Note however that it's not just about blocking vs. non-blocking. Even with blocking, channels are often considerably faster than streams. E.g. if I want to copy a file from one location to another using a FileInputStream and FileOutputStream, I need to read bytes from the InputStream into a byte buffer managed by the JVM, and then transfer those bytes to the OutputStream. Using two FileChannels though, I can basically tell the system to transfer bytes directly from one location to the other using native code and hardware, without the overhead of copying things in and out of JVM-managed memory. So it's worth looking into NIO any time your I/O is slow - even if you don't want to use non-blocking features.
No, NIO is not a replacement for the traditional I/O classes in java.io. It's an alternate approach using different abstractions and with different goals.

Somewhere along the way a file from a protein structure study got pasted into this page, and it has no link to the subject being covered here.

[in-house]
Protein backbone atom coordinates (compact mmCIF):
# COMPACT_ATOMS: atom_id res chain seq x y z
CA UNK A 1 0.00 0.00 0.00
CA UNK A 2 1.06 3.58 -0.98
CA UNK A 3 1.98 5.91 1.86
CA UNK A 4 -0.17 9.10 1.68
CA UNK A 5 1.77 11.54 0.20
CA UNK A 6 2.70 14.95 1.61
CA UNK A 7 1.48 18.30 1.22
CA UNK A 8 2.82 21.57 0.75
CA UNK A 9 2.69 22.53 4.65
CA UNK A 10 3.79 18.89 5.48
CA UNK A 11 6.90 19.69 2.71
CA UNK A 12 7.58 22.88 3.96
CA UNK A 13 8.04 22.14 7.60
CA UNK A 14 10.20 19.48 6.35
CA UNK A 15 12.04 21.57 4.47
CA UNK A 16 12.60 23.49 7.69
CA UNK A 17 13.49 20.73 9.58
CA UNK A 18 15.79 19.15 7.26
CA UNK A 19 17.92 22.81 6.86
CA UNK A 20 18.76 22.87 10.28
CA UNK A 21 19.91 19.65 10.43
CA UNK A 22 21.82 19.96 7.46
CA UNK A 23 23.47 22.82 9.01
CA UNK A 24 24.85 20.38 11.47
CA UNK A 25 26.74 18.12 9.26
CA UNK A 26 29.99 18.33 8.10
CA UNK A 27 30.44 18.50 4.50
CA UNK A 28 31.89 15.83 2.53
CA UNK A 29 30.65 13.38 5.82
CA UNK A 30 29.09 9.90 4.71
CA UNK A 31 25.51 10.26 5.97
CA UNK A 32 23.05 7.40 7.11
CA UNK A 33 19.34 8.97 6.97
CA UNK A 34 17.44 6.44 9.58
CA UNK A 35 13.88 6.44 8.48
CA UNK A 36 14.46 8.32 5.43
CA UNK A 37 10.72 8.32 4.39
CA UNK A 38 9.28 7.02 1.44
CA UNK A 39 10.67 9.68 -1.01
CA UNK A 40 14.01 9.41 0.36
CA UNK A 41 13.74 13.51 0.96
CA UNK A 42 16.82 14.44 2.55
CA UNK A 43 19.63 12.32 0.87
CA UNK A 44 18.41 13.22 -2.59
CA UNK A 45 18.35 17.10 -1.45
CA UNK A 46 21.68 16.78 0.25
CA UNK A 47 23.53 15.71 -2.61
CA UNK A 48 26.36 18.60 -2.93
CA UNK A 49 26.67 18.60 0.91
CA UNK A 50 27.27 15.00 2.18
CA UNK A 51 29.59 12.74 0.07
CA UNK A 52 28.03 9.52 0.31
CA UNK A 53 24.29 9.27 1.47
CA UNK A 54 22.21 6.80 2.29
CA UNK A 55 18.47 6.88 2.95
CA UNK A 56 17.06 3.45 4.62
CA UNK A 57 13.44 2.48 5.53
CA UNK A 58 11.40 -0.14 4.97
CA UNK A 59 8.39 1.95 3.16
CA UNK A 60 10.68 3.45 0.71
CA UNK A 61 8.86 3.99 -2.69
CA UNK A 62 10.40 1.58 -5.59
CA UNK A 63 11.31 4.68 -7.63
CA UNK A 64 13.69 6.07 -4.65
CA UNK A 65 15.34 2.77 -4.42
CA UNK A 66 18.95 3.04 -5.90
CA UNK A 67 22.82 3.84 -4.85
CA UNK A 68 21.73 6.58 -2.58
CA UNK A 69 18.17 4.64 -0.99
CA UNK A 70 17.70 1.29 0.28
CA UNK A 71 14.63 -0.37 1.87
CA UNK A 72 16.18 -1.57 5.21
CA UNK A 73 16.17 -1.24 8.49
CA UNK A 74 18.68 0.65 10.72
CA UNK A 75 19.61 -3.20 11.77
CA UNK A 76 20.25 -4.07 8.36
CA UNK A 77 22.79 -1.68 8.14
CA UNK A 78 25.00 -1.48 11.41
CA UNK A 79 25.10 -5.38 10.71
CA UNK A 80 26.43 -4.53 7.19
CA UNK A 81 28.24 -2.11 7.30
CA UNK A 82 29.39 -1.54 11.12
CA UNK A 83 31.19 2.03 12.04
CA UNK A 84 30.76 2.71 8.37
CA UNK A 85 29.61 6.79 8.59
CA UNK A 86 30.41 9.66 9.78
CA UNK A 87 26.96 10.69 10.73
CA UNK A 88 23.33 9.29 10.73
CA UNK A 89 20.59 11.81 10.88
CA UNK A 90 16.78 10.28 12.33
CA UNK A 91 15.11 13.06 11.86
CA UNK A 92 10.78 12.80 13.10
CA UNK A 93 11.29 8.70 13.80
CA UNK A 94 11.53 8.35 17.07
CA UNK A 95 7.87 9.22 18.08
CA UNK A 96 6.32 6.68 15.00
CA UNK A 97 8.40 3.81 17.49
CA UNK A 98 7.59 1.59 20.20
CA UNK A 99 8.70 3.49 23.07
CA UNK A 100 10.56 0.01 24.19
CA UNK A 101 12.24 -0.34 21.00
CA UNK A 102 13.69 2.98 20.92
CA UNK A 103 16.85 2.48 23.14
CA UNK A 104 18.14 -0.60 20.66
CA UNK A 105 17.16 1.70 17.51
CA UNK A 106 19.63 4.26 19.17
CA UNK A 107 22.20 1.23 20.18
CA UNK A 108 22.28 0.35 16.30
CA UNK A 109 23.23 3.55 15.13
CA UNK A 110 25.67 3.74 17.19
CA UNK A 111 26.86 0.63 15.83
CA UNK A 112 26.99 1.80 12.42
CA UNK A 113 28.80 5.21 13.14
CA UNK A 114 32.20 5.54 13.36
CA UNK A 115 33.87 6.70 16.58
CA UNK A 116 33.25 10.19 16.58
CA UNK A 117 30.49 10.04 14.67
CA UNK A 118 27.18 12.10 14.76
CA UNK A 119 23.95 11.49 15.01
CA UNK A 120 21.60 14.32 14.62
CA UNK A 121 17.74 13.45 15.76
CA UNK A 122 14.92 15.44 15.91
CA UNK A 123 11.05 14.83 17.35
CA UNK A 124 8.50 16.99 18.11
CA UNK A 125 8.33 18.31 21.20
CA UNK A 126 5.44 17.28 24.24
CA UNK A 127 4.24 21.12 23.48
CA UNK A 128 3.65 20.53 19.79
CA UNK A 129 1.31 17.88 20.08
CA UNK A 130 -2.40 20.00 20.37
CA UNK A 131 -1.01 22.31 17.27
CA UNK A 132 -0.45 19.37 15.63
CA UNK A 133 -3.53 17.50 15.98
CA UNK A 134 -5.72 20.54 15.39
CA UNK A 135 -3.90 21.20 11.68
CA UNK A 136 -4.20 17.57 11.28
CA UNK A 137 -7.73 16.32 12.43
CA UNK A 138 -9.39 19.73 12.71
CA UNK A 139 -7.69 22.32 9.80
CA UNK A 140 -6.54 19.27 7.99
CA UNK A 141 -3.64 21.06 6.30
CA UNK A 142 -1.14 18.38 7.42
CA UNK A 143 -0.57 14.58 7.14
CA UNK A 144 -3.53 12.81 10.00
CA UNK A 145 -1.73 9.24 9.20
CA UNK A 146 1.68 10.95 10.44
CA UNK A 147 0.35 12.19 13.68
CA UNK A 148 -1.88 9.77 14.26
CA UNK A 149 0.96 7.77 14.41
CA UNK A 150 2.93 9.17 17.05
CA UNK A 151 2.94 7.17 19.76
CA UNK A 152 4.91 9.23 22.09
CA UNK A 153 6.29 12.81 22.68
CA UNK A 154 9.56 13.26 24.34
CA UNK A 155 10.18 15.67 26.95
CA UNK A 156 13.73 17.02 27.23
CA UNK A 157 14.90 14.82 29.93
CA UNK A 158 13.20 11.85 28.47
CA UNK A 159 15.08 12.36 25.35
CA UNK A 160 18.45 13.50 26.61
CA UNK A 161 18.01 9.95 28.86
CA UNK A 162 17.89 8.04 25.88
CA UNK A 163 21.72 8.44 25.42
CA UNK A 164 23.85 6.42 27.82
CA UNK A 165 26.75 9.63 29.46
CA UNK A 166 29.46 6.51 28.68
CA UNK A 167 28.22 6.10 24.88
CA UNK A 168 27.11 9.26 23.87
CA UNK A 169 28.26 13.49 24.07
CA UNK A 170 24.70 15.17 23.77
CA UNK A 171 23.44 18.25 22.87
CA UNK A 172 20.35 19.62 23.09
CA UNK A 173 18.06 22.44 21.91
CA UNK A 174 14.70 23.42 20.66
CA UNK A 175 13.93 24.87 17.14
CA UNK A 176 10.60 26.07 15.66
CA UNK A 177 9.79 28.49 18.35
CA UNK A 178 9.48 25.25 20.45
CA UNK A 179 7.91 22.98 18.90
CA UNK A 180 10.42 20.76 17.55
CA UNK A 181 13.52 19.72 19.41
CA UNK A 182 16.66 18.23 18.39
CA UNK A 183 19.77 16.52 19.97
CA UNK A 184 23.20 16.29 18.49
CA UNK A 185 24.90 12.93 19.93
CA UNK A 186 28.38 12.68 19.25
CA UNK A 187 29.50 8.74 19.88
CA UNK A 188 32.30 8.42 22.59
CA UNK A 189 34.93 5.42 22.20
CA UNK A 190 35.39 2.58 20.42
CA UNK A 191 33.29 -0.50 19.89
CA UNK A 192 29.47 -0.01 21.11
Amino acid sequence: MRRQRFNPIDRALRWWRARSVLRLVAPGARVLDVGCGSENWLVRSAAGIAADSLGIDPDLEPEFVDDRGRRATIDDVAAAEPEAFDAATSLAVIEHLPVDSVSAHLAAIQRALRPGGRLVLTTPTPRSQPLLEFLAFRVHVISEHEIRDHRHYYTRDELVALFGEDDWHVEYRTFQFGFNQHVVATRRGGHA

If the traditional I/O classes work for you, great, use them - they're not going away any time soon. But there are some things that only NIO can do and some things that NIO does better. The inverse is also true.
There are many tools in the box, use the one that's best for the job.
2.10 Are there any existing specifications that might be rendered obsolete, deprecated, or in need of revision as a result of this work?
We are not proposing to deprecate the current java.io APIs, but we do hope that most developers will eventually migrate to the new APIs.
The proposed parsing and formatting APIs will duplicate some of the functionality already provided by the java.text package. This duplication is acceptable because the new APIs are intended to be efficient and easy to use for common, simple situations, while the java.text APIs were designed for maximal generality and flexibility.
Scott: A scanf/printf-like feature was one of the things we intended to put into 1.4, but due mostly to time constraints we were not able to get it done. It's a highly-requested feature, so look for it in a future release.